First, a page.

When June and her partner conceived their two children through intrauterine insemination, they considered themselves privileged, but not infertile. June was well-connected and her female partner was a doctor, so they had access to resources.
Infertility is medically defined as the inability to conceive after a year of heterosexual intercourse. For the most part, that definition does not apply to the LGBTQ+ community. June and her partner were not infertile. A lesbian might be diagnosed with infertility after undergoing multiple inseminations without success. A gay man could be infertile but may never know it. The ability to conceive a child depends greatly on circumstances for a trans, bisexual, or queer person.
One crucial difference between straight and LGBTQ+ people who are trying to conceive is that the latter often start with the assumption that they will need assistance. Queer people looking to start a family face what I call “family building challenges.” This term encompasses the inherent limits – not just an individual's ability to carry a pregnancy to term – that potential parents encounter when they begin trying to add children to their family.
LGBTQ+ people seeking fertility treatment often have challenges getting the medical support they need. While it’s common that most people don’t know much about their own reproductive systems, many doctors are still under educated about LGBTQ+ health.
When visiting a doctor, an LGBTQ+ person may have legitimate concerns about being judged, ignored, or misunderstood. I have spoken with LGBTQ+ couples who were averse to visiting an obstetrician or reproductive endocrinologist because they were unsure if the doctors would understand their specific fertility issues. Would they understand the challenges of reproduction for a trans person? Would donor agencies work with queer people? Would an IVF clinic work with a trans or queer couple? Would a surrogacy agency work with a gay couple? Which adoption agency is queer friendly? Even a welcoming doctor may not be knowledgeable about the issues many LGBTQ+ people face.
One of my LGBTQ+ clients who I council found a surrogate through Craigslist and used an uncertified lab to perform their IVF procedure. While they went on to have a child safely, I have not met one heterosexual couple who considered taking similar measures due to the risks involved with this sort of arrangement. Fertility clinics have protocols, lawyers, and certifications to make sure everything is above board. However, having access to these clinics is a privilege.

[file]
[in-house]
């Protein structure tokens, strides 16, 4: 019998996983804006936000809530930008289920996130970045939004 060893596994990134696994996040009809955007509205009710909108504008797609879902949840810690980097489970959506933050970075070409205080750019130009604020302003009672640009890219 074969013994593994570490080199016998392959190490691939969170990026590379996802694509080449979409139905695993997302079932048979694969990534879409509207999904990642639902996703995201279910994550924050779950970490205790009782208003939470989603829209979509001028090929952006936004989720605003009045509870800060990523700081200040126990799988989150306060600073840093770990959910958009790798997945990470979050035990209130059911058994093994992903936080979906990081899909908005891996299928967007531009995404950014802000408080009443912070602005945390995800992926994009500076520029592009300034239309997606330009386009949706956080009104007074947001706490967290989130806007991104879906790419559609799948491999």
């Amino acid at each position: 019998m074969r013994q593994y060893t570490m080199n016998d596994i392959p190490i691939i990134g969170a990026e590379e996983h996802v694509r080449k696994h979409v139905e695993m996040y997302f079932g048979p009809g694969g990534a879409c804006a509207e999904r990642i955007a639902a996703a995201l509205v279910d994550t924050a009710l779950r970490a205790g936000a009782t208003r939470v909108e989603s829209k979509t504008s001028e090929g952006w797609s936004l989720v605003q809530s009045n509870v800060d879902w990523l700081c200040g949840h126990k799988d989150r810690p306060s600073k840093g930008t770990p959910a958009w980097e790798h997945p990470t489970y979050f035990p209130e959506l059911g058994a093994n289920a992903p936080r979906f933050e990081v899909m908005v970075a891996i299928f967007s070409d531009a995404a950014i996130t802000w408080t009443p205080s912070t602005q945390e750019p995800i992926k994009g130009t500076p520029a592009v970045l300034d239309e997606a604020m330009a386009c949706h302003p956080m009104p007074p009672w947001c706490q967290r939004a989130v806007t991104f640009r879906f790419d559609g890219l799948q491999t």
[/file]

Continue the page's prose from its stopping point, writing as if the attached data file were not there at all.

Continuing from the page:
LGBTQ+ reproduction often involves a third party to acquire sperm and/or eggs, a gestational carrier, perform the insemination, harvest gametes, or arrange an adoption. These options raise legal, medical, ethical, financial, and emotional issues. They also pose unique Jewish issues.
Jewish law asks questions such as: Who is considered a parent? How is the Jewish identity of the child affected if one of the parties involved (the sperm donor, egg donor, or gestational carrier) is not Jewish? Who is eligible to donate and how are they treated? Is there a precedent for adoption and third-party parenting?
These questions are the norm for the LGBTQ+ community. Many LGBTQ+ people are unsure about approaching rabbis or others in the Jewish community for guidance. While I work to create spaces where my clients feel comfortable asking these sorts of questions, many people in the broader LGBTQ+ community are left to figure things out on their own, learning of unintended consequences only after the fact.
The first biblical imperative is to be fruitful and multiply. However, people experiencing medical infertility are released from the obligation to have biological children. Being LGBTQ+ does not necessarily affect a person’s physical ability or desire to become a parent. Equating the LGBTQ+ experience to infertility is not accurate or acceptable.
One thing is certain: Judaism values raising children. The Talmud teaches that anyone who teaches another child is credited as if they sired them. This extends to raising and financially sustaining a child; remarkably, parental examples in the Talmud include both women and men (Sanhedrin 19b). Raising a child and parenting is sacred, extending beyond biology. This holds just as true for LGBTQ+ people as anyone.
It is not the role of the LGBTQ+ community to teach others about family building. Yet, they are often the ones navigating modern medical technology and building families in the face of inherent challenges. LGBTQ+ parents all have stories where nothing was taken for granted. Their challenges often encompass issues beyond infertility. Often, their fertility is intentional. The rest of us have a lot to learn.